13. Ben D. says:

    Andrew,

    but I have to wonder why would anyone use it in a final exam?

    I don’t think it’s unreasonable to expect someone who’s fresh from studying classical Latin for 4-6 years to be able to take a good crack at that passage. What better place for something like that than on a final exam, after all? A final should (a) provide some measure of your grasp of the material, and (b) crush you. This passage serves both purposes nicely.

  14. Not wanting to be a laudator temporis acti, but when I was in a public high school in New York in 1970, the State Latin Regents exam (given in sophomore year) included sight reading of a passage of Caesar about 2/3 the length of that Senaca. Admittedly, the Senaca is harder, but we were not graduating seniors, but it was not a joke either. I remember it well, it was a passage from the De Bello Civico, not the Bello Gallico that we had done in class. Deo adiuvante I passed, but it was not a stellar performance . . .

    I wonder what the Latin Regents is like now, or if it still exists.

  15. Maureen says:

    At this point, all the science and engineering people will begin to share the experience of _their_ final exams, in which one does well to get 25% of the questions correct — or done, even! :)

    Most of us in the humanities never get hard final exams. The SATs weren’t particularly challenging, but they were way harder than all but one final I ever took. I think it’s sad. All we can do is read Harry Potter and dream. :)

  16. RBrown says:

    Sure, this is a very noble text, but I have to wonder why would anyone use it in a final exam? Are they trying to convince every student that “Latin is really hard?” Give me a break! Look at this translation: that’s a tough cookie, isn’t it?

    Maybe it’s harder for an American than it is for an Italian.

  17. Breier says:

    Italian is very similar and descended from Latin, so it’s no surprise Italians would find it easier to pick up. Many of the vocabulary words would be grasped from their knowledge of Italian.

  18. Dr. Lee Fratantuono says:

    This Seneca passage, like almost all Seneca, is not difficult in the relative sense. Some passages from the Naturales Quaestionae are difficult, but overall Seneca is a lowball sort of exam author.

    Unfortunately, the problem in some places isn’t whether or not Latin is studied, but how well it is studied. I constantly see students who have had to suffer through years of Latin in secondary school who, in fine, can’t translate their way out of a bag.

    But this passage is eminently fair. It’s lucid and straightforward.

  19. Andrew says:

    Dr. Lee:

    “I constantly see students who have had to suffer through years of Latin in secondary school who, in fine, can’t translate their way out of a bag.”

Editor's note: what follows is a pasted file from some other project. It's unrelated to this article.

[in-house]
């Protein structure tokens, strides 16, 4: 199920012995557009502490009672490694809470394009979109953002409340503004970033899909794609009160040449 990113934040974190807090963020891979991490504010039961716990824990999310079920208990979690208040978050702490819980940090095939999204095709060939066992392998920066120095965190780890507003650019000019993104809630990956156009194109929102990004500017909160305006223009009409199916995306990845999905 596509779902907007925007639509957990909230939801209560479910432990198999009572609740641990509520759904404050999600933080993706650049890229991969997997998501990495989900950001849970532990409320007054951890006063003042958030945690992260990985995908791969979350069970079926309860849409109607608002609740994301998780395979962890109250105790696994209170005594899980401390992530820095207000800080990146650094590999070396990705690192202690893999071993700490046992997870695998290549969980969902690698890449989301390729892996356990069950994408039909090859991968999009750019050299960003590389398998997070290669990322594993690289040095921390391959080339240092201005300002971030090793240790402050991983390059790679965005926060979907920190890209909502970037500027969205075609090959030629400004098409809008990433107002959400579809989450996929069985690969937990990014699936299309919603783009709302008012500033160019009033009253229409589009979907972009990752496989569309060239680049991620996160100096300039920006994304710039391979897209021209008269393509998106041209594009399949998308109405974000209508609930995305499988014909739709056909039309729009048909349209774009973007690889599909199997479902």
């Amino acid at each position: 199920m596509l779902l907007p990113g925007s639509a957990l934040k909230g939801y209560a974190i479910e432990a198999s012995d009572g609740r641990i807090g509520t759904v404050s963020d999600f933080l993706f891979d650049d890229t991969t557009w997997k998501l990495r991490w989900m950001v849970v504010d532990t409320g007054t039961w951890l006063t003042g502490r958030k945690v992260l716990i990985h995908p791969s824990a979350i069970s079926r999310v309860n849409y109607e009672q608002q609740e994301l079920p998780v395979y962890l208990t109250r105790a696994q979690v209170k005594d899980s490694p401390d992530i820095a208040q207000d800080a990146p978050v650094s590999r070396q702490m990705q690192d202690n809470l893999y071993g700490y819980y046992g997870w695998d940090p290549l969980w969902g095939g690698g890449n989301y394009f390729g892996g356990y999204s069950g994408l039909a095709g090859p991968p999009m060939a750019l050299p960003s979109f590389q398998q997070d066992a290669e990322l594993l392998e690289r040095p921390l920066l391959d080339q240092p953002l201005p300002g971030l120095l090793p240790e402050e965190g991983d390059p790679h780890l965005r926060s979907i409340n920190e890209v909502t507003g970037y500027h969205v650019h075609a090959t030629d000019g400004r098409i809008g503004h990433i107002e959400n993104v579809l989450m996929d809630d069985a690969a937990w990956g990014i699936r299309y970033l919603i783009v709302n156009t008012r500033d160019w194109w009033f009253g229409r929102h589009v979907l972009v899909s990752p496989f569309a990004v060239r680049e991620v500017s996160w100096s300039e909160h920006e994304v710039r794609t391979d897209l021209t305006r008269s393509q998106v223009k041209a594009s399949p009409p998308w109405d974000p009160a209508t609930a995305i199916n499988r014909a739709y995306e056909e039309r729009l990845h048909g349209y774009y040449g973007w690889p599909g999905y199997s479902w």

I say, why translate at all? What is accomplished by translating? Do they not teach English to the English and Italian to the Italians? So why not Latin to those who study Latin? Translation should not be part of teaching any language. It is an obstruction to the study of language. The object is to understand Latin in Latin. Give them questions in Latin and let them answer in Latin. I can teach how to ride a bicycle and how to ride a horse, but no one can ride a horse and a bicycle at the same time. When we deal with Latin, why not exclude other languages? Why translate? I don’t get it.

  20. Dr. Lee Fratantuono says:

    Because “Latin” isn’t a monolithic, single language. Ask any classics major what it’s like to shift from a semester reading Cicero to a semester reading Tacitus. Or to move from Virgil to Lucan. The fact is, we are woefully ignorant of much Latin. We don’t know half of what was going on in what we might call “conversational” Latin in, say, Cicero’s day. We don’t know for sure how it was pronounced. We have meager evidence from some few authors who preserve conversational Latin.

    Nobody on the planet, for this reason, is “fluent” in Latin. You can become proficient in a highly stylized version of the so-called spoken language. You can write elegantly. But the science of prose composition (which I teach regularly) is imitation of greats…simply because the science of classical philology must be based on observation of what native speakers did.

    Incidentally, there have been attempts to teach Latin the way the modern languages are typically learned. The majority of students who try that are never quite that comfortable reading the actual texts of the classics. The “grammar-translation” method has its flaws, but it does lead to proficiency in reading. The biggest problems with it come from those students who delight in accusing Latin authors of “breaking” grammar rules.

    Mind you, when I read Tacitus, or Livy, I don’t “translate” in my head. I know Latin well enough that I can read it in a way that approximates the reading of a native language. But let’s not pretend that a Latin-only classroom will get people to that stage. Because the answer to those who advocate “oral” Latin is: which Latin, exactly?

  21. Austin says:

    I will second the above comment. In class, we spent quite a bit of time first semester doing Caesar and then moved to Catullus. Second semester, we covered the Aeneid. Between each author there is defenitely a transition period while you get used to their style.